Writing a Better Options Library

Something I find myself doing often is writing small tools that need to take various command line arguments. Many years ago, when I first encountered this problem, I investigated the options (pun intended) and decided I didn’t like any of them - so I wrote my own 1, which was eventually open-sourced by Warwick Warp. At Pattern Analytics we again wrote a similar library. When I started at Allinea I discovered that their internal options library shared some of the concepts I had used previously, I thought it was interesting that people hit on the same problems and work through similar solutions - so I thought I’d write a series about it.

What would we like in an options library?

We can start with the API guidelines, because this is going to be an API that other programmers use.

  • Minimal
  • Complete
  • Clear and simple semantics
  • Intuitive
  • Easy to memorise
  • Readable

For minimal we want to only cover aspects relating to the parsing of command line options, while for completeness we want to ensure we cover all the common use cases and have an interface powerful enough to cope with the more esoteric use cases.

We certainly want an easy-to-memorise interface, as an options library is something likely to be used infrequently compared to the rest of an application, and we will also need it to be readable so that someone looking over the code does not need to be familiar with the library to figure out the options it takes and how they are represented in the code.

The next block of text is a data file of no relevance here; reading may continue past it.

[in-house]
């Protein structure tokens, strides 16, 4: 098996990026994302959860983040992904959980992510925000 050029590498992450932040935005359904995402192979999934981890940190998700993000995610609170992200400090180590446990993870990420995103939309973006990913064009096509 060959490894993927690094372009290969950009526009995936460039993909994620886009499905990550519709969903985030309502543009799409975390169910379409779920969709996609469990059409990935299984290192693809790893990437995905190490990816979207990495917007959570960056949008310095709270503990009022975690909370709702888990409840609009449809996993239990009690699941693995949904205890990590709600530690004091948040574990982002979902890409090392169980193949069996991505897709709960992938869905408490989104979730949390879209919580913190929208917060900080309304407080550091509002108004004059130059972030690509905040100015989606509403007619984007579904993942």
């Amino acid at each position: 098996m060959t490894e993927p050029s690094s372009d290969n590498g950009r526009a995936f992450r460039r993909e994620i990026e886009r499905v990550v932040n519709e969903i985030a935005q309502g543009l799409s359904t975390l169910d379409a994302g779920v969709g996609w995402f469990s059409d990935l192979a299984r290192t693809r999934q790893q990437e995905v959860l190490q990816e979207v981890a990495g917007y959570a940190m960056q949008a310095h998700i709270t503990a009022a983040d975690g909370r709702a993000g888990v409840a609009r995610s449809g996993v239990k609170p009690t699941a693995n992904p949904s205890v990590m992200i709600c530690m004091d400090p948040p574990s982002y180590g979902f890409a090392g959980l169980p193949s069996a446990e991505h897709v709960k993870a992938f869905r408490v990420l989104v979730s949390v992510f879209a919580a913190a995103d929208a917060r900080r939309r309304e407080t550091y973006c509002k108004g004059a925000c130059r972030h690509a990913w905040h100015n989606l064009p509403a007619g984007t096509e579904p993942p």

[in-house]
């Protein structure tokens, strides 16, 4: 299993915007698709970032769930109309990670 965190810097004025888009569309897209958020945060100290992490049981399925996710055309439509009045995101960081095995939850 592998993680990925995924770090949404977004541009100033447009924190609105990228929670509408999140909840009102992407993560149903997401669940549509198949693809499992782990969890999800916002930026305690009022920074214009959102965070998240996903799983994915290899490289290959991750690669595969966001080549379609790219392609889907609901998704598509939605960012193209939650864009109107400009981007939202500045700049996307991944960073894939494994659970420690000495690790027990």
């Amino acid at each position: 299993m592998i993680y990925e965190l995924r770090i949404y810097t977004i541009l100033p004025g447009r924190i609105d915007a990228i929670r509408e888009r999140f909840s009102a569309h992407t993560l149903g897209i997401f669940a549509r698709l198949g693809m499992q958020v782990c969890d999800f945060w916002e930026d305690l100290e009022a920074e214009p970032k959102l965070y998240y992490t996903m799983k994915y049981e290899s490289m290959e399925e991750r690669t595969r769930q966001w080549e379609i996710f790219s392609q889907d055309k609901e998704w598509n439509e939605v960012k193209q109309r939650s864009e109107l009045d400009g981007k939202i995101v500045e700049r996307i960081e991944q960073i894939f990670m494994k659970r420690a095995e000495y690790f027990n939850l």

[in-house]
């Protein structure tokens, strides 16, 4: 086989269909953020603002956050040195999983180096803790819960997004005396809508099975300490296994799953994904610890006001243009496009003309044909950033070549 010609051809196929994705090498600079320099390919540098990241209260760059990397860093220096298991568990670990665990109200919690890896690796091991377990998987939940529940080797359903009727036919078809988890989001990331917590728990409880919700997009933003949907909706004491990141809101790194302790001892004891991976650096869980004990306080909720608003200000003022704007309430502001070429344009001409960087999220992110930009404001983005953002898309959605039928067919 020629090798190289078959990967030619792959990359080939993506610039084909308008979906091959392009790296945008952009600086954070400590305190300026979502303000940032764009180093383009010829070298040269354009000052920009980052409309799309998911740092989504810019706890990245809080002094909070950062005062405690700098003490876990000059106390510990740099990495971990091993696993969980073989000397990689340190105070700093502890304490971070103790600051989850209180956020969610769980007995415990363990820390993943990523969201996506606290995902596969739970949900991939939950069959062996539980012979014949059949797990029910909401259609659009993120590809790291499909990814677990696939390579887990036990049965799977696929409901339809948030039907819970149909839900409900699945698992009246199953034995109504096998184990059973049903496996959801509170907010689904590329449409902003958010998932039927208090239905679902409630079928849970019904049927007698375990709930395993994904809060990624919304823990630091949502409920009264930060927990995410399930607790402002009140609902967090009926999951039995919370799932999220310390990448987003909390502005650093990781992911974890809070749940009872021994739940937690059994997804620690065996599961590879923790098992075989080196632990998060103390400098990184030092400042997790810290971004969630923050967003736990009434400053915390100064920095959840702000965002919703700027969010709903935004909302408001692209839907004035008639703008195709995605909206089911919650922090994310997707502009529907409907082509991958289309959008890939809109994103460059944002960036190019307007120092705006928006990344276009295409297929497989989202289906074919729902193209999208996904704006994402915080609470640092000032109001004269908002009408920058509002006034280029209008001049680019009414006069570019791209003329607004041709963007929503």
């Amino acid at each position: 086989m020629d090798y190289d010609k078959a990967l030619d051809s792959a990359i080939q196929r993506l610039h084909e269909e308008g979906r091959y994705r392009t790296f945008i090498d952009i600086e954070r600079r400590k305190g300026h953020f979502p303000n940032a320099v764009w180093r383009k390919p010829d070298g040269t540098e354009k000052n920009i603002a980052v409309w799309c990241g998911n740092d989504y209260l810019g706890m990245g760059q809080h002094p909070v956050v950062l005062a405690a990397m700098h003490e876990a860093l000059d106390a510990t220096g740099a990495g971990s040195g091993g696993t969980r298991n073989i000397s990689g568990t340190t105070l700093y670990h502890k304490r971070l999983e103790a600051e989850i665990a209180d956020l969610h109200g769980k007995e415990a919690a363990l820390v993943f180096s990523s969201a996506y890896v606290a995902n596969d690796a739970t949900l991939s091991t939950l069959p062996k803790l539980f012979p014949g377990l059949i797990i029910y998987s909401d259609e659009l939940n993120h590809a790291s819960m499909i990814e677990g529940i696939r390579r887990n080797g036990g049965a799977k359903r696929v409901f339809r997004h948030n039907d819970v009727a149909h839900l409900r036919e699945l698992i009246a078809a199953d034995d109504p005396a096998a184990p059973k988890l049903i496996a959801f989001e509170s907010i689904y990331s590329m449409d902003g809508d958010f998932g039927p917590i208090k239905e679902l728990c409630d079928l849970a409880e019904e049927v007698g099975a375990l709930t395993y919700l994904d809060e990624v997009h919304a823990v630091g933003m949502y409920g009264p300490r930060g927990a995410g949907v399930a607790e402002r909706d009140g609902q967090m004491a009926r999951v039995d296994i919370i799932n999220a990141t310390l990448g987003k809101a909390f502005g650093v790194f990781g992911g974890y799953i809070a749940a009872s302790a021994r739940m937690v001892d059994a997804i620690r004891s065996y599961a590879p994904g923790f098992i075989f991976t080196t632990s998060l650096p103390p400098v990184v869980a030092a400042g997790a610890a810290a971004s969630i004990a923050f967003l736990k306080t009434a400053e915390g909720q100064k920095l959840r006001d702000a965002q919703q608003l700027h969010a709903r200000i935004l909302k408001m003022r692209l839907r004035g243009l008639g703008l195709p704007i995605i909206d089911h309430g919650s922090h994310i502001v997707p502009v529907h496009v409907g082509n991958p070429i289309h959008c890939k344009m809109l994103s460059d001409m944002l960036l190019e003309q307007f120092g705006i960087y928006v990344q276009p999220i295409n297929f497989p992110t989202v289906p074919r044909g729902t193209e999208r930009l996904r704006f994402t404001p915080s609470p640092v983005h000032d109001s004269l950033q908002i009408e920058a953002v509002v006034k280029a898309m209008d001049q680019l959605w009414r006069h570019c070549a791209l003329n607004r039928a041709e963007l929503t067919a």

There are also a few other aspects to consider. We would like:

  • Minimal dependencies
  • Broad compiler support
  • Permissively licensed
  • Header only

An options library has a broad range of use cases, from simple sample programs all the way to full applications. We do not want to limit these use cases by imposing unnecessary restrictions on the contexts in which the library is supported. Thus, we want a permissive licence that allows us to freely distribute programs that use the library and we want to avoid decisions that greatly restrict the supported platforms or compilers. Finally, header only libraries are the easiest to integrate with existing build systems - although we may want to relax this requirement if we find it to be overly restrictive on our implementation.

We’re going to write our library in C++, so we would also like:

  • Type safety
  • C++11 (and beyond) support where available

What else is out there?

NIH’ing solutions is not usually a good idea if something already exists that can meet your needs - so as a first step we should look at the existing libraries and see if they meet our needs and if not, why not. We can also look for inspiration for the sort of interface we might expose and features we could support.

Boost Program Options

// Declare the supported options.
po::options_description desc("Allowed options");
    ("help", "produce help message")
    ("compression", po::value<int>(), "set compression level")

po::variables_map vm;
po::store(po::parse_command_line(ac, av, desc), vm);

if (vm.count("help")) {
    cout << desc << "\n";
    return 1;

if (vm.count("compression")) {
    cout << "Compression level was set to "
         << vm["compression"].as<int>() << ".\n";
} else {
    cout << "Compression level was not set.\n";